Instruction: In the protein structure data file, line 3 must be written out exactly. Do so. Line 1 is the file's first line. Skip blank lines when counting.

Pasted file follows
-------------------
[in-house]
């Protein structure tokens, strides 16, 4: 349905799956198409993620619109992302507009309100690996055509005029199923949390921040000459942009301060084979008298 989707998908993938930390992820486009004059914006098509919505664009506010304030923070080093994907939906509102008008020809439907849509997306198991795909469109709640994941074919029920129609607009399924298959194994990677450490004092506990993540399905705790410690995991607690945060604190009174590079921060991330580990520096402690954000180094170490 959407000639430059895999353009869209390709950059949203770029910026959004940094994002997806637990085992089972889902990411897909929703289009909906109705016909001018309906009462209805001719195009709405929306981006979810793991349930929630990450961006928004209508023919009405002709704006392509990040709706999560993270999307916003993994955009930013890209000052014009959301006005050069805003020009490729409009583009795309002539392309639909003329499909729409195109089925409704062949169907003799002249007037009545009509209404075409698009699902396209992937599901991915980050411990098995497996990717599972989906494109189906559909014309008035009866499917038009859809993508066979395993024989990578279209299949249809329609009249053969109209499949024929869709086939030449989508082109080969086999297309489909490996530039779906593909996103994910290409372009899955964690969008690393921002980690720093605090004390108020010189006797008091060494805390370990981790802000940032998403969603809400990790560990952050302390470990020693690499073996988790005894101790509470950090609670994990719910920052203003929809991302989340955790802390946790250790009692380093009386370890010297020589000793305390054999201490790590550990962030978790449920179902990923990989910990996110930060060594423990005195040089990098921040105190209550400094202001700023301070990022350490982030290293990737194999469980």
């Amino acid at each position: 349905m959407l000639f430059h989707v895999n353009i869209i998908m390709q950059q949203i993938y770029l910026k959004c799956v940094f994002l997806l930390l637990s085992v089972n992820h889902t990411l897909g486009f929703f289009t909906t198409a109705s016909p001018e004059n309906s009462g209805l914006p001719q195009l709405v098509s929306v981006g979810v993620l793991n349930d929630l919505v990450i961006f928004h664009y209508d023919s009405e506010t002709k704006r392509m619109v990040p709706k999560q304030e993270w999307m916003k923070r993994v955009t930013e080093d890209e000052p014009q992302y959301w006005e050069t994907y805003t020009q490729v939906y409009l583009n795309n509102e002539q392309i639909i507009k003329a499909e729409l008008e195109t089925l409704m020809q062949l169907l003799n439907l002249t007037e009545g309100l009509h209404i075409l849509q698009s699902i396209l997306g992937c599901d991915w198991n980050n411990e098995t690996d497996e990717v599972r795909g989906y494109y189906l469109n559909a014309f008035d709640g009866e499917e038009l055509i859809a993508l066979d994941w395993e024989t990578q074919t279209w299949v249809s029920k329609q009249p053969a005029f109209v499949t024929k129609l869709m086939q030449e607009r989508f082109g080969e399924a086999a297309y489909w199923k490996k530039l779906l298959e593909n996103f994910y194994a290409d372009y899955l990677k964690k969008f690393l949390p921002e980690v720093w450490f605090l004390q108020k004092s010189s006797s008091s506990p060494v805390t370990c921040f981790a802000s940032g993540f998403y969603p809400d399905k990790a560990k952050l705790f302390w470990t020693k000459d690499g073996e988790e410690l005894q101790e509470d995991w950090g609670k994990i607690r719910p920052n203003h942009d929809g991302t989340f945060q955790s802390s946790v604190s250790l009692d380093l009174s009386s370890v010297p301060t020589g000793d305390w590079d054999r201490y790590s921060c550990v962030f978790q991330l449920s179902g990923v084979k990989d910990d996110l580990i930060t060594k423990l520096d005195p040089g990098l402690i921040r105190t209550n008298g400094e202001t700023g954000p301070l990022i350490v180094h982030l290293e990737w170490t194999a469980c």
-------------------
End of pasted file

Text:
């Amino acid at each position: 349905m959407l000639f430059h989707v895999n353009i869209i998908m390709q950059q949203i993938y770029l910026k959004c799956v940094f994002l997806l930390l637990s085992v089972n992820h889902t990411l897909g486009f929703f289009t909906t198409a109705s016909p001018e004059n309906s009462g209805l914006p001719q195009l709405v098509s929306v981006g979810v993620l793991n349930d929630l919505v990450i961006f928004h664009y209508d023919s009405e506010t002709k704006r392509m619109v990040p709706k999560q304030e993270w999307m916003k923070r993994v955009t930013e080093d890209e000052p014009q992302y959301w006005e050069t994907y805003t020009q490729v939906y409009l583009n795309n509102e002539q392309i639909i507009k003329a499909e729409l008008e195109t089925l409704m020809q062949l169907l003799n439907l002249t007037e009545g309100l009509h209404i075409l849509q698009s699902i396209l997306g992937c599901d991915w198991n980050n411990e098995t690996d497996e990717v599972r795909g989906y494109y189906l469109n559909a014309f008035d709640g009866e499917e038009l055509i859809a993508l066979d994941w395993e024989t990578q074919t279209w299949v249809s029920k329609q009249p053969a005029f109209v499949t024929k129609l869709m086939q030449e607009r989508f082109g080969e399924a086999a297309y489909w199923k490996k530039l779906l298959e593909n996103f994910y194994a290409d372009y899955l990677k964690k969008f690393l949390p921002e980690v720093w450490f605090l004390q108020k004092s010189s006797s008091s506990p060494v805390t370990c921040f981790a802000s940032g993540f998403y969603p809400d399905k990790a560990k952050l705790f302390w470990t020693k000459d690499g073996e988790e410690l005894q101790e509470d995991w950090g609670k994990i607690r719910p920052n203003h942009d929809g991302t989340f945060q955790s802390s946790v604190s250790l009692d380093l009174s009386s370890v010297p301060t020589g000793d305390w590079d054999r201490y790590s921060c550990v962030f978790q991330l449920s179902g990923v084979k990989d910990d996110l580990i930060t060594k423990l520096d005195p040089g990098l402690i921040r105190t209550n008298g400094e202001t700023g954000p301070l990022i350490v180094h982030l290293e990737w170490t194999a469980c």